Dying to be Heard – Suicide Awareness

This time last year, we had no idea you’d be gone. We took your presence for granted. If we missed you, we’d catch up later. But later never came. How were we meant to know, though? It’s not as if you were going to tell anyone. Why would you? Because you’d made up your mind. The only time you’d say anything is if you weren’t there yet – not ready to call it quits, still living in hope that something or someone would come along and help you out. I guess it was too late for that.

Tomorrow never came.

I’ve seen it before. Many years ago, an old neighbour of mine did the same thing. Like my friend, you’d never have guessed she was unhappy. Never have known the invisible weight she carried everywhere she went. A collection of big and little experiences sitting on her shoulders. One small thing, you can carry that, you’re strong. Something slightly larger, heavier and more awkward, it’s a struggle, but you can take it, you can still smile through it, see the beauty in life. A few more here and there, though, and all it will take is the smallest thing for you to have had enough. The final straw. The one that broke the camel’s back.

On the 20th July, it will be a year since the death of Linkin Park’s frontman, Chester Bennington. He ended things the same way as my neighbour – escaping life through the loop of a noose. Some people say it’s selfish to do what he did. They tell you about all the heartbreak they cause to those left behind. Picking up the pieces of a life unfinished. Forever burdened by the thought that they could do nothing to stop the person they loved from leaving. I can understand that. It chokes me up just thinking about it. But the truth is, they never would have been able to stop it from happening. It’s not their fault or responsibility. And they’d never have seen it coming. Because when that straw comes, only that person will feel it.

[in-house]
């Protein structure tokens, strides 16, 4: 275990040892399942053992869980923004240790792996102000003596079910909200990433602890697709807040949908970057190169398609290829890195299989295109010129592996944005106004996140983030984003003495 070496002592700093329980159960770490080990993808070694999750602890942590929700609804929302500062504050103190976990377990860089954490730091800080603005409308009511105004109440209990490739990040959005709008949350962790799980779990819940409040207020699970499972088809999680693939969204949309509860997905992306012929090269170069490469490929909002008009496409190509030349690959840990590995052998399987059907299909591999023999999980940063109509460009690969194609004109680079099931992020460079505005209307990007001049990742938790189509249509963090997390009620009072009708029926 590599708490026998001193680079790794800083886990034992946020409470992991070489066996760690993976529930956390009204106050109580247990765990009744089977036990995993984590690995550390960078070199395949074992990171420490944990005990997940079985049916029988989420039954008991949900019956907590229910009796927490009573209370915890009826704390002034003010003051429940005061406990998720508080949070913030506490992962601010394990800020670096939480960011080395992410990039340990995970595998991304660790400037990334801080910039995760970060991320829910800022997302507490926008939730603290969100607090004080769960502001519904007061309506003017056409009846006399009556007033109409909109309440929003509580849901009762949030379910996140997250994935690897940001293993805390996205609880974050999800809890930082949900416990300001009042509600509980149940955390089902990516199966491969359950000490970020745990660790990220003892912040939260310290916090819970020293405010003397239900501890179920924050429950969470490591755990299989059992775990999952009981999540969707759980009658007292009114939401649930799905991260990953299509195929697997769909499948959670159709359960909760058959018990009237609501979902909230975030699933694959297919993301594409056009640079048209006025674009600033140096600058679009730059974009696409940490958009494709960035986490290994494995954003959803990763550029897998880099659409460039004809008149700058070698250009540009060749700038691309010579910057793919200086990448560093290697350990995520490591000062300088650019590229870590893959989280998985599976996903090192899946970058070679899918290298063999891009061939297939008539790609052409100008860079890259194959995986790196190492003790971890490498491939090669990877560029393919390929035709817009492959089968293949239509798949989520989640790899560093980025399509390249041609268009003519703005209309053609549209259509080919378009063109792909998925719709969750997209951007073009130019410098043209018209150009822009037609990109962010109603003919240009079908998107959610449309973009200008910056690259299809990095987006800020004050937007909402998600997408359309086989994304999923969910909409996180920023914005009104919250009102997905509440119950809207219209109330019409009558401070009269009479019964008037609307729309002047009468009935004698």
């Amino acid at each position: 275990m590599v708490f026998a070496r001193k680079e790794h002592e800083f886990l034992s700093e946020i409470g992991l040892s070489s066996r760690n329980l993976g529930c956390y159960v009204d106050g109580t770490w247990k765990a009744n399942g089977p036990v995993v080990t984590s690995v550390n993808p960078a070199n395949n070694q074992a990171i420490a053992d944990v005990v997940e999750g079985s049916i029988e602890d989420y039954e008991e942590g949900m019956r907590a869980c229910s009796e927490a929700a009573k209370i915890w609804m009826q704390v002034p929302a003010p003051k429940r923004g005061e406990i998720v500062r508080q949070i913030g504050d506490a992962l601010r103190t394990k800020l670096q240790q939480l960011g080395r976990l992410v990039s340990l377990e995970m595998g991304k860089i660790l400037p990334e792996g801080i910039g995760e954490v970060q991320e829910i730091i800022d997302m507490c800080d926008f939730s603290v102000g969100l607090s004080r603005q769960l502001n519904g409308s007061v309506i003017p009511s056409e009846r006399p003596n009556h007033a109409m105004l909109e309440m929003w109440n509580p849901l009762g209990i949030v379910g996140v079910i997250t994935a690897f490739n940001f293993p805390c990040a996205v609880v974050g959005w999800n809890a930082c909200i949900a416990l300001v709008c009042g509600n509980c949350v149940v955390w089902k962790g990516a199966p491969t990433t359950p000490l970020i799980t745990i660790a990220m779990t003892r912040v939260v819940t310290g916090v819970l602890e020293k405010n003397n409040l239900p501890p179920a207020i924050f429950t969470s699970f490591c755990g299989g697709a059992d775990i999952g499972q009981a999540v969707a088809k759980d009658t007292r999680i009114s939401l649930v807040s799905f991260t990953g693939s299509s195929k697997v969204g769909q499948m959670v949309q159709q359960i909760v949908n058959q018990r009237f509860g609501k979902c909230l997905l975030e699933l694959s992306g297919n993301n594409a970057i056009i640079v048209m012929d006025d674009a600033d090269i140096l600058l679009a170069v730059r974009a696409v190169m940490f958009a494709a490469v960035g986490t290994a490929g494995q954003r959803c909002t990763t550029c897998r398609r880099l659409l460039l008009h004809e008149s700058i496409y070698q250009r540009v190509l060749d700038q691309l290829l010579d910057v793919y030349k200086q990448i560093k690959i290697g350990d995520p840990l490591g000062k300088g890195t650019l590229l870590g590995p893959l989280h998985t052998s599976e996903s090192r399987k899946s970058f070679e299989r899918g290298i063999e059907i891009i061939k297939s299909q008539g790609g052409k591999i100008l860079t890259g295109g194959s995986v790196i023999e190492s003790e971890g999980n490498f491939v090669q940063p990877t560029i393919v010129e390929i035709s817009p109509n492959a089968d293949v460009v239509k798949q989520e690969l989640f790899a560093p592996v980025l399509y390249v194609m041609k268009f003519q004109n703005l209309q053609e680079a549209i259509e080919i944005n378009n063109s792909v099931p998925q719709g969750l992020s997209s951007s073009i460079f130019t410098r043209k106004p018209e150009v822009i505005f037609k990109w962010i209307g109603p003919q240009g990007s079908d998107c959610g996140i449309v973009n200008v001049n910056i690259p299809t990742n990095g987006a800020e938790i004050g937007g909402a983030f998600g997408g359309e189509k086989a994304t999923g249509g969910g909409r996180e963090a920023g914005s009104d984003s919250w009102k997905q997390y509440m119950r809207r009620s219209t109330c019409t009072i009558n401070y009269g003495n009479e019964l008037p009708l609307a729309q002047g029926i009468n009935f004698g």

One of the saddest parts of Chester’s life story is that his painful experiences started so young. According to his Wiki page, he suffered sexual abuse from an older male friend. He was only 7-years-old when it started, and due to a fear of being labelled as gay or a liar, he never asked for help. The abuse continued for 13 years.

During this time, his parents divorced and he was also bullied at school. I guess it comes as no surprise that he dabbled in alcohol and substance abuse as a result of such trauma. But despite all of this, Chester was a peaceful character by nature. He was passionate about all things creative, and writing poetry and songs was his escapism. He believed that everyone should be free to express themselves and their opinions in a peaceful way. No one is going to agree on everything, but everyone has a right to what they feel inside. Because no one can tell you how to feel, right?

After a lot of effort – and not always successful – by the latter part of the year 2000, when Linkin Park’s debut album, “Hybrid Theory” was released, Chester was finally going to be rewarded for his talents. The band changed the music industry forever. They brought about a new genre, a fresh expression – a whole new sound.  But no one knew how many lives their music would touch – how many people would find escapism through the lyrics of their songs – how many lives they would save.